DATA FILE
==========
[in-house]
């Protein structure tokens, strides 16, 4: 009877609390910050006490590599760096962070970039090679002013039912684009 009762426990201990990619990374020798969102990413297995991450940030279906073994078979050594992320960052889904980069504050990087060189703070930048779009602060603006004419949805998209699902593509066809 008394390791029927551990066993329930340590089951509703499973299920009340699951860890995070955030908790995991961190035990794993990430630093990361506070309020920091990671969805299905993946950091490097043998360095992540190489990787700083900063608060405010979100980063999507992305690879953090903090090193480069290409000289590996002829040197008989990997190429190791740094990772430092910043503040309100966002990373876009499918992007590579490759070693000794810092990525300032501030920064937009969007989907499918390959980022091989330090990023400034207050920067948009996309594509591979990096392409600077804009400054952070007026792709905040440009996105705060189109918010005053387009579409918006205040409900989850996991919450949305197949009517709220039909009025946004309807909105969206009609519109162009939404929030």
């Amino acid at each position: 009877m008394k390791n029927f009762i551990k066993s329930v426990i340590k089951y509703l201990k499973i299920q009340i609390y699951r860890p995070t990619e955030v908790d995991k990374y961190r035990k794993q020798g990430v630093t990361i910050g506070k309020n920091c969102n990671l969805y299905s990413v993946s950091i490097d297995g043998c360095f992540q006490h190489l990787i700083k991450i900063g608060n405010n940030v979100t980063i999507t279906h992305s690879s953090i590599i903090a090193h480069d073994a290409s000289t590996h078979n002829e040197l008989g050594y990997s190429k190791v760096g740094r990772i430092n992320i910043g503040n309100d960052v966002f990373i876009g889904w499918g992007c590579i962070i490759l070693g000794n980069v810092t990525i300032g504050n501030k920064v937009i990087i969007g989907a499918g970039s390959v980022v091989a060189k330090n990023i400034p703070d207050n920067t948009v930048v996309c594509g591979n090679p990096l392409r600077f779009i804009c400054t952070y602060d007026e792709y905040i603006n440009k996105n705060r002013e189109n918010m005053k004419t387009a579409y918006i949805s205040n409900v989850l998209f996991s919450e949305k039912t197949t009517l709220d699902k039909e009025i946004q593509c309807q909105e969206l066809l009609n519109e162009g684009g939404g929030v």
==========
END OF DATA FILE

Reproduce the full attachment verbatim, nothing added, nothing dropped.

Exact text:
[in-house]
């Protein structure tokens, strides 16, 4: 009877609390910050006490590599760096962070970039090679002013039912684009 009762426990201990990619990374020798969102990413297995991450940030279906073994078979050594992320960052889904980069504050990087060189703070930048779009602060603006004419949805998209699902593509066809 008394390791029927551990066993329930340590089951509703499973299920009340699951860890995070955030908790995991961190035990794993990430630093990361506070309020920091990671969805299905993946950091490097043998360095992540190489990787700083900063608060405010979100980063999507992305690879953090903090090193480069290409000289590996002829040197008989990997190429190791740094990772430092910043503040309100966002990373876009499918992007590579490759070693000794810092990525300032501030920064937009969007989907499918390959980022091989330090990023400034207050920067948009996309594509591979990096392409600077804009400054952070007026792709905040440009996105705060189109918010005053387009579409918006205040409900989850996991919450949305197949009517709220039909009025946004309807909105969206009609519109162009939404929030």
């Amino acid at each position: 009877m008394k390791n029927f009762i551990k066993s329930v426990i340590k089951y509703l201990k499973i299920q009340i609390y699951r860890p995070t990619e955030v908790d995991k990374y961190r035990k794993q020798g990430v630093t990361i910050g506070k309020n920091c969102n990671l969805y299905s990413v993946s950091i490097d297995g043998c360095f992540q006490h190489l990787i700083k991450i900063g608060n405010n940030v979100t980063i999507t279906h992305s690879s953090i590599i903090a090193h480069d073994a290409s000289t590996h078979n002829e040197l008989g050594y990997s190429k190791v760096g740094r990772i430092n992320i910043g503040n309100d960052v966002f990373i876009g889904w499918g992007c590579i962070i490759l070693g000794n980069v810092t990525i300032g504050n501030k920064v937009i990087i969007g989907a499918g970039s390959v980022v091989a060189k330090n990023i400034p703070d207050n920067t948009v930048v996309c594509g591979n090679p990096l392409r600077f779009i804009c400054t952070y602060d007026e792709y905040i603006n440009k996105n705060r002013e189109n918010m005053k004419t387009a579409y918006i949805s205040n409900v989850l998209f996991s919450e949305k039912t197949t009517l709220d699902k039909e009025i946004q593509c309807q909105e969206l066809l009609n519109e162009g684009g939404g929030v």